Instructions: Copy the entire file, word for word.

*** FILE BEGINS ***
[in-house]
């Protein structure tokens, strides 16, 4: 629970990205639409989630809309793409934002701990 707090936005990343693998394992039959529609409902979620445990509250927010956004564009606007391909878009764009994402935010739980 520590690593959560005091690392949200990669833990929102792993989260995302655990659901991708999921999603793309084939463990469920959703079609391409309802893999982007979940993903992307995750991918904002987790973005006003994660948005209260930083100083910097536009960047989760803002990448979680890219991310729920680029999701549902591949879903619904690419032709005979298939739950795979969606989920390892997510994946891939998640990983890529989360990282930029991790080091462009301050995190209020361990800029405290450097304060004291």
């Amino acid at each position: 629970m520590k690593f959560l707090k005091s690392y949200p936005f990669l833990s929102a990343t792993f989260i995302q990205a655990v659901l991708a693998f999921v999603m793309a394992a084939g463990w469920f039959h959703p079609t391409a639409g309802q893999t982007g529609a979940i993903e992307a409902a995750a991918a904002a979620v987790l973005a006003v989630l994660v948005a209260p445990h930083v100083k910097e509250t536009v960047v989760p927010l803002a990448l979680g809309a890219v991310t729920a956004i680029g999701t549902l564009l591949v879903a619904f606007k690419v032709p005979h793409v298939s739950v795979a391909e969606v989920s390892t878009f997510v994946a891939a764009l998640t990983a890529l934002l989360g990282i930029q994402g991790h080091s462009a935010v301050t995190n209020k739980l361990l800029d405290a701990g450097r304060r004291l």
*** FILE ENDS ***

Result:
[in-house]
């Protein structure tokens, strides 16, 4: 629970990205639409989630809309793409934002701990 707090936005990343693998394992039959529609409902979620445990509250927010956004564009606007391909878009764009994402935010739980 520590690593959560005091690392949200990669833990929102792993989260995302655990659901991708999921999603793309084939463990469920959703079609391409309802893999982007979940993903992307995750991918904002987790973005006003994660948005209260930083100083910097536009960047989760803002990448979680890219991310729920680029999701549902591949879903619904690419032709005979298939739950795979969606989920390892997510994946891939998640990983890529989360990282930029991790080091462009301050995190209020361990800029405290450097304060004291």
């Amino acid at each position: 629970m520590k690593f959560l707090k005091s690392y949200p936005f990669l833990s929102a990343t792993f989260i995302q990205a655990v659901l991708a693998f999921v999603m793309a394992a084939g463990w469920f039959h959703p079609t391409a639409g309802q893999t982007g529609a979940i993903e992307a409902a995750a991918a904002a979620v987790l973005a006003v989630l994660v948005a209260p445990h930083v100083k910097e509250t536009v960047v989760p927010l803002a990448l979680g809309a890219v991310t729920a956004i680029g999701t549902l564009l591949v879903a619904f606007k690419v032709p005979h793409v298939s739950v795979a391909e969606v989920s390892t878009f997510v994946a891939a764009l998640t990983a890529l934002l989360g990282i930029q994402g991790h080091s462009a935010v301050t995190n209020k739980l361990l800029d405290a701990g450097r304060r004291l």